Select Page

Watson Machine Learning

Deploying and monitoring machine learning models into production at scale

Project description

IBM’s Watson Machine Learning existing first as a backend service for Watson Studio, a tool designed for data scientists to explore data, develop and train models. WML as an engine allowed data scientists to deploy those models.

Now, WML exists as a standalone cloud or local product that allows data scientists and devOps engineer teams to configure, deploy, and monitor their analytics assets, including models, notebooks, and Python functions.

Project details

Role: sole UX designer

Duration: 1 year

Meet Rohan, the devOps engineer.

Rohan works on a team with other devOps engineers tasked with deploying models and analytics assets. After a data scientist trains a model, it’s Rohan’s job to optimize, deploy and monitor it throughout its lifespan, while maintaining a healthy system performance. 

But organizing all of these assets can become tricky. The different projects Rohan works on range from only deploying a single model, to up to hundreds of different analytics assets. Rohan needs an effective way to collaboratively keep track of all of his models, deployments, and how they are running on his infrastructure.

Typical devOps workflow

Rohan needs to be able to accomplish these tasks efficiently in order to keep his team productive and his organization’s applications afloat.  

Watson Machine Learning (WML) is a tool created for devOps engineer teams to configure, deploy, and monitor their models at scale.

WML simplifies the handoff between data scientists and devOps engineers, optimizes devOps workflow, and stands as an independent tool or addition to Watson Studio.

Add collaborators to your deployment space

Deployment spaces host your assets and deployments. Adding collaborators allows other devOps team members to work with the assets and monitor them. You can search for collaborators and invite them to the space, or add them from the linked Watson Studio project.


Add assets to your deployment space

Connect your deployment space to your Watson Studio project and promote assets intended for deployment including their dependencies, or upload assets directly from Github or your local files. This way, only the assets you need will end up in your deployment environment.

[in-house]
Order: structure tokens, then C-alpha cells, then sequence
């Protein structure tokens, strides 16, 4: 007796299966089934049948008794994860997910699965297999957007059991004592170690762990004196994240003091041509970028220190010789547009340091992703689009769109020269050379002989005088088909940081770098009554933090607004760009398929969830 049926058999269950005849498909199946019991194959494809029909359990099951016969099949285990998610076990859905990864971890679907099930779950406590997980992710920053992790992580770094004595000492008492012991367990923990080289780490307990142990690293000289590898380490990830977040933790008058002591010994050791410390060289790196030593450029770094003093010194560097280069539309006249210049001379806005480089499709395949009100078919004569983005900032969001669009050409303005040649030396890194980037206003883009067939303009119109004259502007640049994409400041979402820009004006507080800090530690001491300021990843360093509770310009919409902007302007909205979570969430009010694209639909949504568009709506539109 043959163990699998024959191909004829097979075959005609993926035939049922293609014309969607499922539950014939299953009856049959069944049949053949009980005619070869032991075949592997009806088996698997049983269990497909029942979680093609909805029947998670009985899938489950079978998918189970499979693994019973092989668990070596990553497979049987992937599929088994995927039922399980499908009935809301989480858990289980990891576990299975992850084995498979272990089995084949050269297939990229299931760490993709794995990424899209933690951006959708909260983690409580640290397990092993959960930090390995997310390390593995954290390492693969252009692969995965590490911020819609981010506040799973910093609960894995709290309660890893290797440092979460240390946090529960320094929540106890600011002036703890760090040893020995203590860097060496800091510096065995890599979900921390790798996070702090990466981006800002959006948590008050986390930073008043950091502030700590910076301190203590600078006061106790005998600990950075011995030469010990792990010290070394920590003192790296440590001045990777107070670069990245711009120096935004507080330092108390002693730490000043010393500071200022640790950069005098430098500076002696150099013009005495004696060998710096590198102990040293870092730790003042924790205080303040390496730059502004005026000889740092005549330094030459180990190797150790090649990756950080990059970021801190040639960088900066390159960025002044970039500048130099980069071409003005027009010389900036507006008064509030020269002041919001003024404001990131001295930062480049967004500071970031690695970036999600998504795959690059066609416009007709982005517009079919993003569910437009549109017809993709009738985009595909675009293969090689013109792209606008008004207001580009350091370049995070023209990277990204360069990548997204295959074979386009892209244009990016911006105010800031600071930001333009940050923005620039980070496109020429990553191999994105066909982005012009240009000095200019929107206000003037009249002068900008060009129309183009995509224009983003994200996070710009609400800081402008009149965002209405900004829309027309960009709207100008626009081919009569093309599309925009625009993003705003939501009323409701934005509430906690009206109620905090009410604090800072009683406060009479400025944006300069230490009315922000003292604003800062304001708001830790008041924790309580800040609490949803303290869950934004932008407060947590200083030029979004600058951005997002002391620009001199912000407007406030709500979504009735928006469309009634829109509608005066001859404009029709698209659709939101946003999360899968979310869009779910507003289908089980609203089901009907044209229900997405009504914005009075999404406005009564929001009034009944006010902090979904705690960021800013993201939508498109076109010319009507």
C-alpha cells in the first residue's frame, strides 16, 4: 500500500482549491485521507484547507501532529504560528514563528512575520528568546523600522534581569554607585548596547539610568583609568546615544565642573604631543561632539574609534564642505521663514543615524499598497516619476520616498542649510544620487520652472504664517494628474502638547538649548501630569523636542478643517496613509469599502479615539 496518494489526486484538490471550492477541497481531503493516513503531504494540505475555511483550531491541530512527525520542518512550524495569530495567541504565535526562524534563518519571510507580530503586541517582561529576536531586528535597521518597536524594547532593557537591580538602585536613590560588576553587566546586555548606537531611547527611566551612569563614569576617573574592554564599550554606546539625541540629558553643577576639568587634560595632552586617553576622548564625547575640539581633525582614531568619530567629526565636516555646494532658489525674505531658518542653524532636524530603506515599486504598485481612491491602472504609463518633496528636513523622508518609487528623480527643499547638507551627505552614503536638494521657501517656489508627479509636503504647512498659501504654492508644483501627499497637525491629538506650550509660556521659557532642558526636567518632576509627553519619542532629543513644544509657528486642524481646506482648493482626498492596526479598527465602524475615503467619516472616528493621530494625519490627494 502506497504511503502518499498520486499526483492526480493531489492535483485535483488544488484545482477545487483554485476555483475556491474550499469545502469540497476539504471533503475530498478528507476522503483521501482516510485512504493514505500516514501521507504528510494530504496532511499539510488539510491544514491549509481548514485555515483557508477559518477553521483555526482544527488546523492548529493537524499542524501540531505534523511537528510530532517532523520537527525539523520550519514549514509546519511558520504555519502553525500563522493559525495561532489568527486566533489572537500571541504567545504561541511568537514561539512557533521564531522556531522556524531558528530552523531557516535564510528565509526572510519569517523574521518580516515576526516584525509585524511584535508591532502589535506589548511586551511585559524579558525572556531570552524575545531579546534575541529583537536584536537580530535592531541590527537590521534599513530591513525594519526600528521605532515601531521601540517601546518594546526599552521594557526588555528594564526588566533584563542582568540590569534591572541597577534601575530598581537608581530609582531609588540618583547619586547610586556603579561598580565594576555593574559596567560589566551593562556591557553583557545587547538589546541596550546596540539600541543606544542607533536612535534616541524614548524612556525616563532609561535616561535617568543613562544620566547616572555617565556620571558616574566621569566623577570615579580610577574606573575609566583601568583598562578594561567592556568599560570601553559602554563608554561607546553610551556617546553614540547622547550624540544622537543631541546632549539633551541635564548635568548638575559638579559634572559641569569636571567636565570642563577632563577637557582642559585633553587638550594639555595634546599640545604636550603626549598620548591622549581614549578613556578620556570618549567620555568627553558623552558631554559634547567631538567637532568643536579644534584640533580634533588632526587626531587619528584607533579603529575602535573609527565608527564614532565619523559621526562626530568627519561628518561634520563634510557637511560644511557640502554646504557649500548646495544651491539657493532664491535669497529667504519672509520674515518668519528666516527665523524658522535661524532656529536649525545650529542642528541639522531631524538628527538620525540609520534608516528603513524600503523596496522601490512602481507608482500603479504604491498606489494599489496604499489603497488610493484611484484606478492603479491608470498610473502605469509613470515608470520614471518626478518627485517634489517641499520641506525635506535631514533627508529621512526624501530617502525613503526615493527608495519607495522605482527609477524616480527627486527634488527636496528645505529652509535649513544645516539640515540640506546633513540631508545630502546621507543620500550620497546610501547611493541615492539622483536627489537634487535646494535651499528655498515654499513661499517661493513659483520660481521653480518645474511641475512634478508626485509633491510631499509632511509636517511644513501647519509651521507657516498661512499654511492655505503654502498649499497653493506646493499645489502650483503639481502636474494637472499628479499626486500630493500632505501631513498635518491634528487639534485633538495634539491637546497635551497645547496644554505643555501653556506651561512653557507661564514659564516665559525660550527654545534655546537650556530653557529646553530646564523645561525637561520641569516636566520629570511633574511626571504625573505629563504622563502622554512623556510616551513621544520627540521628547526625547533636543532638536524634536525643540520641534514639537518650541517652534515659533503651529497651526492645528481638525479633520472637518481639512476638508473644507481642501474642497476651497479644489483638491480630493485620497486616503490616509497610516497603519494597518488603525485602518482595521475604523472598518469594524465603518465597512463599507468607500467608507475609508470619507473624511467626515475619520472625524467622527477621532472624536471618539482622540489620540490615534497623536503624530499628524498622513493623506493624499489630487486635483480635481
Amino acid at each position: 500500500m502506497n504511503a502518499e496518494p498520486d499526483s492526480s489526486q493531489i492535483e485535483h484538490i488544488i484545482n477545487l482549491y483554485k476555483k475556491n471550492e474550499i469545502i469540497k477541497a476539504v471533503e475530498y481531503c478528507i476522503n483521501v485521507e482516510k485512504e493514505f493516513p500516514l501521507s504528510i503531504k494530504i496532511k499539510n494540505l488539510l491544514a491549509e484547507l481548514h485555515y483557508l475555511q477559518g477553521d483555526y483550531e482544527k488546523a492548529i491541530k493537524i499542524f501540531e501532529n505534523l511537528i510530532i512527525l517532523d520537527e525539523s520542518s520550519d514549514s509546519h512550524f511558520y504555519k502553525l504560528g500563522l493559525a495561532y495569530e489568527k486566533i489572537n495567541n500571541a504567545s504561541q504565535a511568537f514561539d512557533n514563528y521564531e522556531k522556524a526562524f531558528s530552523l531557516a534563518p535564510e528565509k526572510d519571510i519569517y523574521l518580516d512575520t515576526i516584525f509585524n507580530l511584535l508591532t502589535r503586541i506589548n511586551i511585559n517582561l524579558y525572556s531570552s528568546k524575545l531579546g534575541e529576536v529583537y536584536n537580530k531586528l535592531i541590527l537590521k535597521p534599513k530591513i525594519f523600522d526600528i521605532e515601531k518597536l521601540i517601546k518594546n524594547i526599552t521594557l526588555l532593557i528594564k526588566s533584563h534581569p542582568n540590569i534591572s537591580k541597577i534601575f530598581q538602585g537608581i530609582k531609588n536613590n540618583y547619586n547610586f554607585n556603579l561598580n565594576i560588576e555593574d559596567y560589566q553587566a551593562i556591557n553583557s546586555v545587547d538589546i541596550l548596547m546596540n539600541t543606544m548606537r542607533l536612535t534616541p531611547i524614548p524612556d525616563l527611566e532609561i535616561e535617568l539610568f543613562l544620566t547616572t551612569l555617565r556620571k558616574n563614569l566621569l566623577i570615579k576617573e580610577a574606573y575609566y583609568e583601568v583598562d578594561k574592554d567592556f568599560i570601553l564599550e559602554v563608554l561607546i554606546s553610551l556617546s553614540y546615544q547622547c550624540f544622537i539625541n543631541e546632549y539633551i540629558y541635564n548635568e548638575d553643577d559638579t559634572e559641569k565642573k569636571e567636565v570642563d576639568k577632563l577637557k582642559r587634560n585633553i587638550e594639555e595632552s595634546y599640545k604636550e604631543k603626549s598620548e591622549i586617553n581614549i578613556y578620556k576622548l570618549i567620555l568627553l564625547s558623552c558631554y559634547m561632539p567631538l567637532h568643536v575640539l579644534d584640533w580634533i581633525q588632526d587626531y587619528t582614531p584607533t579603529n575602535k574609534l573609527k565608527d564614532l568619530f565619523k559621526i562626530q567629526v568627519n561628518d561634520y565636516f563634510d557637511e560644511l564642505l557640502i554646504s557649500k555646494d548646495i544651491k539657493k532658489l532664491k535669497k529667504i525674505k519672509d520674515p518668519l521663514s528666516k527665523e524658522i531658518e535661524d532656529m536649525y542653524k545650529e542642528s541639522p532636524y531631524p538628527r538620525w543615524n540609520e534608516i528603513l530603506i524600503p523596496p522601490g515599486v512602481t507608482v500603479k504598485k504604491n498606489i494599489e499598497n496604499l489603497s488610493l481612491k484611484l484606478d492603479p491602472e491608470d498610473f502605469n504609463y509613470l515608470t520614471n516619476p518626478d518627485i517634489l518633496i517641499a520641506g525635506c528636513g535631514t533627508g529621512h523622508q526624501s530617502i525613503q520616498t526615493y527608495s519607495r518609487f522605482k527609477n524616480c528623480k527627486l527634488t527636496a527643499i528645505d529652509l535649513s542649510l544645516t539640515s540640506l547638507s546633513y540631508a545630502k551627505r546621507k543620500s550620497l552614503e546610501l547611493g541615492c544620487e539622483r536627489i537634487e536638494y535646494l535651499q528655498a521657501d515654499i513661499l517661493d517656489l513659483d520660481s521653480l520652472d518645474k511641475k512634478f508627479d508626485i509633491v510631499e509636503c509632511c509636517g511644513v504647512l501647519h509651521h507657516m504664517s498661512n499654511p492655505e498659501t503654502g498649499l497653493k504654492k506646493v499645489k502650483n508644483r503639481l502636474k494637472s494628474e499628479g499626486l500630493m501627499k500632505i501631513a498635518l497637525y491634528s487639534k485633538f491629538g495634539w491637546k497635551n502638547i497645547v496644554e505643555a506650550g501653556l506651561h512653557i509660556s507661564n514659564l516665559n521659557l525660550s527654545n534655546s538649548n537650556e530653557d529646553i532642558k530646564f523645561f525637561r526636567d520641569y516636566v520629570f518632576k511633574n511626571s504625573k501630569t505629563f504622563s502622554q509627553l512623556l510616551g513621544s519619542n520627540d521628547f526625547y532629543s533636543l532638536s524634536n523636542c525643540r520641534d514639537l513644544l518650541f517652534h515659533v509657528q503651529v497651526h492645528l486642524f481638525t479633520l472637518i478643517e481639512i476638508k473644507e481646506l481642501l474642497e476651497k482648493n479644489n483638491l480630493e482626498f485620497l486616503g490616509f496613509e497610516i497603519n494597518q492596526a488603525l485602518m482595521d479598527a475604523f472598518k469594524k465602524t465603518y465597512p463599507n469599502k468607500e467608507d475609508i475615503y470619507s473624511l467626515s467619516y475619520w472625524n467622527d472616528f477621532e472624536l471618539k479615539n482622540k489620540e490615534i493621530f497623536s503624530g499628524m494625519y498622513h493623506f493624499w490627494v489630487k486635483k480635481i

Configure model performance monitoring

Set up recurring evaluations by specifying runtime, connecting to feedback data and configuring the evaluation schedule. 

Add specified metrics to score the model with and set thresholds per each metric, with the option to retrain the model if the evaluation result is poor.


Monitor model evaluations

The model’s evaluations are plotted and can be monitored throughout the continuous learning cycle. 


Deploy models as online scores

You can deploy models as online scores to be accessed by developers and other model consumers through the scoring endpoint. Apply custom hardware configurations or select from preset sizes. 

Test online score deployment API

To interface with the deployment and test the API, simply provide input data either through a graphic form or JSON input. View model predictions in JSON or in a graphic visualization.

Deploy as batch score and run jobs

To deploy the model as a batch score, specify input data sources and output data locations and configure a run schedule.

You can run jobs on the deployment through the scoring-endpoint or within the interface, on demand or on a recurring basis, view the output data asset, and review the run’s log.


Monitor model health

Efficiently scan total model performance through visualized evaluation results and listed recent results.


Monitor deployment performance

View which of your deployments are requested the most, and the average response time per each deployment 

Monitor job runs

View history of jobs run across assets as well as their completion status.

Drawing ideas

I provide explanatory diagrams consistently to explore different options for different stages of the design development. These help my design team and other stakeholders to more easily understand different concepts and choose a direction for the solution. 

(Some of the content is obscured due to intellectual discretion) 

Information architecture

These diagrams also serve as a way to structure information within the product, making all capabilities intuitively accessible and artifacts easily searchable. 


I rapidly iterate on hand sketches throughout the process, denoting UX, UI, and content iterations for development and user testing. 


I convert sketches to multiple iterations of wireframes, to further explore options for UX and content with users, offering managers, developers, and fellow designers.